By Victoria Lindrea
Entertainment Reporter, BBC News
Waltz, a respected Austrian stage actor, lives in London
"The hype suggests that Quentin is zany, wacky, far-out... an enfant terrible, a genius. That's true, but that's not all.
"The Quentin that is important to me is sensitive, considerate, polite, well-versed. An immensely educated, respectful, enthusiastic artist."
Christophe Waltz, award-winning villain of Quentin Tarantino's latest film Inglourious Basterds, has good reason to sing the praises of the controversial film-maker.
Waltz, a jobbing Austrian actor living in London, has been given the role of a lifetime playing the chilling Colonel Hans Landa.
His stand-out performance as the elegant but deadly Nazi won him the best actor award at this year's Cannes Film Festival - and his card is marked for an Oscar nomination come January 2010.
The film, which follows a group of Jewish American soldiers exacting revenge on Nazi troops in World War II France, met with a lukewarm reception from critics at the annual Cannes gala.
Tarantino has been a popular draw on the French Riviera since he won the Palme D'Or for Pulp Fiction in 1994, and the director was eager to debut his much-vaunted war project at this year's festival.
The dyslexic Tarantino dropped out of high school aged 14
His surname comes from the city of Taranto in southern Italy
He played an Elvis impersonator in an episode of Golden Girls
He honed his film knowledge while working in a California video store
He was named after Burt Reynold's character Quint in Gunsmoke
After years in gestation, Inglourious Basterds - which borrows its deliberately misspelt title from a 1978 Italian film - was rushed into production just four months after Tarantino completed the script in July 2008.
The director secured Brad Pitt for the lead role after a boozy night on Pitt's French vineyard. Come October, the cameras were rolling in Berlin.
General consensus suggests this may not be the masterpiece Tarantino fans have been waiting for, but the director's ability to spot overlooked talent remains unquestionable - and provides the film's high point.
"It's all in Quentin's script," says Waltz, modestly, swiping aside accusations of scene-stealing from Pitt.
"Quentin is not a prolific writer, he is not a fantastic writer - but he is the ideal actors' writer.
"He created this immense universe and invited me to participate.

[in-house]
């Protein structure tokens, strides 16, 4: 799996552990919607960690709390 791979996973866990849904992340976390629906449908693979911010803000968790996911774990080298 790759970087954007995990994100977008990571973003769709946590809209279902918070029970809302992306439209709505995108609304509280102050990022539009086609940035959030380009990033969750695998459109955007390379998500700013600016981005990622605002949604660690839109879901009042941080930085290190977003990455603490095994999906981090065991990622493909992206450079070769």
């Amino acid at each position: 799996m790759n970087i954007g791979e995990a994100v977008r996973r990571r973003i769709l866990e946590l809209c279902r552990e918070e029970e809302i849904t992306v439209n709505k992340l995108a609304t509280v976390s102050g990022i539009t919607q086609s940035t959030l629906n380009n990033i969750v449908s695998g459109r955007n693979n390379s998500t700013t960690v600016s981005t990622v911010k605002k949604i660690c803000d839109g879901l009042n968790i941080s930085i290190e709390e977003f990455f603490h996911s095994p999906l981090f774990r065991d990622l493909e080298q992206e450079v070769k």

"After a few years working as an actor, you realise chances that something like this will be offered to you are extremely slim."
Whatever his inconsistencies as a film-maker, Tarantino certainly has a flair for drawing career-making performances from actors. Think Pam Grier in Jackie Brown, or the relaunch of John Travolta's career in Pulp Fiction.
Tarantino "didn't consider anyone else" to play Lieutenant Raine
"I write really good characters for actors to play, I give them the material to play with," says Tarantino.
"And I'm a really good actors' director. Part of that is just staying out of the way and offering guidance when it's needed - and having a lot of trust.
"When there's an actor who's been around for a while and they have fallen off the A-list, there is a tendency to think of them only one way... but I see someone like Robert Forster [Jackie Brown] and I think 'wow, he would be a really good Max Cherry'. It's about character."
German actress Diane Kruger flew herself to Berlin, where the film was shooting, to convince Tarantino she was right for the role of double agent Bridget von Hammersmark.
"He had someone else in mind when he wrote the part.... he didn't want to see me," says Kruger, who remains best known for the lacklustre role of Helen in the 2004 blockbuster Troy.
"He didn't believe I was German."
But despite this unpromising start, she continues: "I walk away from this and I feel a lot more confident.
"Whether or not this movie will be well-received, he opened something inside of me that I didn't know I had. It's a great gift for an actor, it makes you progress in a different way."
Both actors cite his work ethic and slavish attention to detail.
Kruger's next film, Mr Nobody, will play in competition at Venice
"What you see is what you get," says Kruger, 32. "He is crazy, but very focused when he works.
"He is obsessed with his characters and he will not let you relax for one second - he expects you to give it your all."
Waltz adds: "His preparation starts months before shooting begins. He shows movies - but not in a didactic way. He inspires people through his energy and conviction."
Tarantino's weekly film club is something of a talking point among his cast, and only serves to reinforce his status as a film "anorak" - but it also reveals an unexpected sense of fun.
"Every Thursday he screens his favourite movies for the cast and crew," explains Kruger. "He has hot dog stands and popcorn.
"They are his prints, he has them flown in specially from America - and he must have seen those movies hundreds of times, but he still sits there laughing."
Inglourious Basterds opens across the UK on 19 August.